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Legal News in Minnesota

COVID-19 Virus Concerns Trigger Estate Planning Questions

Do I need a living will or healthcare directive? Should I have a power of attorney in place? Does my will or trust need to be updated? These are some of the questions people are asking in the wake of growing concerns over the COVID-19 outbreak.

Changes in the size and nature of your estate, your familial structure and family relations, as well as changes in the law are just few examples of events that can drastically and materially affect an outdated comprehensive estate plan. Under normal circumstances, these concerns are not top of the mind. But a global health threat such as COVID-19 can cause us to rethink our priorities a bit. If you have not updated your estate plan in the last five-to-ten years, I would recommend that you review it to determine whether changes are needed.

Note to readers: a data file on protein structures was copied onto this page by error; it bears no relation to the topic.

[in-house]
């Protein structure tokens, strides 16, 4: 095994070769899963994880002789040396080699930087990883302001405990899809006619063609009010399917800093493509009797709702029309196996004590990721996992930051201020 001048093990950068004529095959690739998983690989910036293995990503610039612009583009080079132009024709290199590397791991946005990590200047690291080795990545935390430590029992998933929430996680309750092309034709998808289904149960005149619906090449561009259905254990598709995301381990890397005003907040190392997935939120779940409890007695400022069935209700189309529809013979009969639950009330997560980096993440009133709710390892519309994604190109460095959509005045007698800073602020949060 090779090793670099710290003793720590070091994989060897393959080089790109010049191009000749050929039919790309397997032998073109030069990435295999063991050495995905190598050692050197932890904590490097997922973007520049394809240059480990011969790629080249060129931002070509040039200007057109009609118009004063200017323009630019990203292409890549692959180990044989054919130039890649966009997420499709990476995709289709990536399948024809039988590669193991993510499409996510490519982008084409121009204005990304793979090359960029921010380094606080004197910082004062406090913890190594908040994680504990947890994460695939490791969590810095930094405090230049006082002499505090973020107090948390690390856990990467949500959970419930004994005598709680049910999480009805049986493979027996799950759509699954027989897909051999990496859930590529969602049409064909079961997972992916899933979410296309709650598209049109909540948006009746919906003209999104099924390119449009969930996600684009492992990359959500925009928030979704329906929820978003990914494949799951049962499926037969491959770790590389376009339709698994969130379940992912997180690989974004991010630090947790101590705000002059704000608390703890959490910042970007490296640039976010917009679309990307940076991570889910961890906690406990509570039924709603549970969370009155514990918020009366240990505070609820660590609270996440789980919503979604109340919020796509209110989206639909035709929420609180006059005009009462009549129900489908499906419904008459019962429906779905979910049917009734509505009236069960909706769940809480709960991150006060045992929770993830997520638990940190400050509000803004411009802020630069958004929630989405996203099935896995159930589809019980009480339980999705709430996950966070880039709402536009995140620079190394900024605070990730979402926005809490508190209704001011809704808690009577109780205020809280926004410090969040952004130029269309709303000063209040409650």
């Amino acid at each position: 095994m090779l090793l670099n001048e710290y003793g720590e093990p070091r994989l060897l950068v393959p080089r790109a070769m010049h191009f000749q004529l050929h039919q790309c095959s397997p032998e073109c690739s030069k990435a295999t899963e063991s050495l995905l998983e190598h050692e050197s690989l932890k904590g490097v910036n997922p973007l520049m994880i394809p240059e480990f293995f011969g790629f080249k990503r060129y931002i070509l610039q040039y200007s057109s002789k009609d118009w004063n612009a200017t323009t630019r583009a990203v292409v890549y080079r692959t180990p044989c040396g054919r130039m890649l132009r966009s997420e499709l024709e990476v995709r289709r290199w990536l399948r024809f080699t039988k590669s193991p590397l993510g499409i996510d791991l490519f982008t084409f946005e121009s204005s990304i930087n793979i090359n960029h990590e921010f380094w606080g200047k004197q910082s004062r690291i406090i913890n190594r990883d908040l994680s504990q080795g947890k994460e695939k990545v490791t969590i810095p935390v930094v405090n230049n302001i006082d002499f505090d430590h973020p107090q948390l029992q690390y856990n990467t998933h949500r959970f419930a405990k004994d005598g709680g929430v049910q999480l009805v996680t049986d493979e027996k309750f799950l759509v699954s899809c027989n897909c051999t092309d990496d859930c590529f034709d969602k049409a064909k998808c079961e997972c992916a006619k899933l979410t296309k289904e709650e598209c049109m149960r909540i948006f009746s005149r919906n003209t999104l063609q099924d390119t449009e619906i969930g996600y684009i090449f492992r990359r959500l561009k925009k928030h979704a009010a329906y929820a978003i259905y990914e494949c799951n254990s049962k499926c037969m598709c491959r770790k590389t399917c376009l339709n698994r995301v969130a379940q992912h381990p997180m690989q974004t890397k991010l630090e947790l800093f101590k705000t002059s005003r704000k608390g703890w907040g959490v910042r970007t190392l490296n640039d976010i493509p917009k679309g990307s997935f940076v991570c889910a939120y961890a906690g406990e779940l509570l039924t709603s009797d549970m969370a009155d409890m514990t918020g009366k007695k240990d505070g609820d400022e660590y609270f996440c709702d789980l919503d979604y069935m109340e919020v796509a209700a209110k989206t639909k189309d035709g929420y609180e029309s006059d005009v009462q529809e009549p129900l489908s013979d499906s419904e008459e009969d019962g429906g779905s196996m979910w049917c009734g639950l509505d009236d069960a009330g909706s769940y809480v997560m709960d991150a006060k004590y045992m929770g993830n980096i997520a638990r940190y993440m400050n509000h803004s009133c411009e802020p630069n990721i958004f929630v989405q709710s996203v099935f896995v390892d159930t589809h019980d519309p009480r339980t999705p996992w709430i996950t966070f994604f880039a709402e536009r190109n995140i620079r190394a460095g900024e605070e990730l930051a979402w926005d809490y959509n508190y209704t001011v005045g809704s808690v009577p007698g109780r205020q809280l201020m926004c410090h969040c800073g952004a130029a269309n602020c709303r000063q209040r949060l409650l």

Additionally, a healthcare directive (or “living will”) and a power of attorney are indispensable not only during long-term periods of incapacity, but short-term periods as well, such as a severe illness. I would encourage everyone to have a healthcare directive and power of attorney in place, regardless of one’s age, assets, or family structure. These documents are relatively simple and inexpensive to set up, and can save time, money and headaches down the road.

For more information, or to speak with an estate planning attorney, you can contact Paul Moosbrugger or Steve Fink at (507) 625-2525.

This webpage contains general information and not legal advice, nor is it an exhaustive representation of its subject matter. It is based on Minnesota law in effect at the time of writing. An attorney at Farrish Johnson can advise you about how the law applies to your specific situation.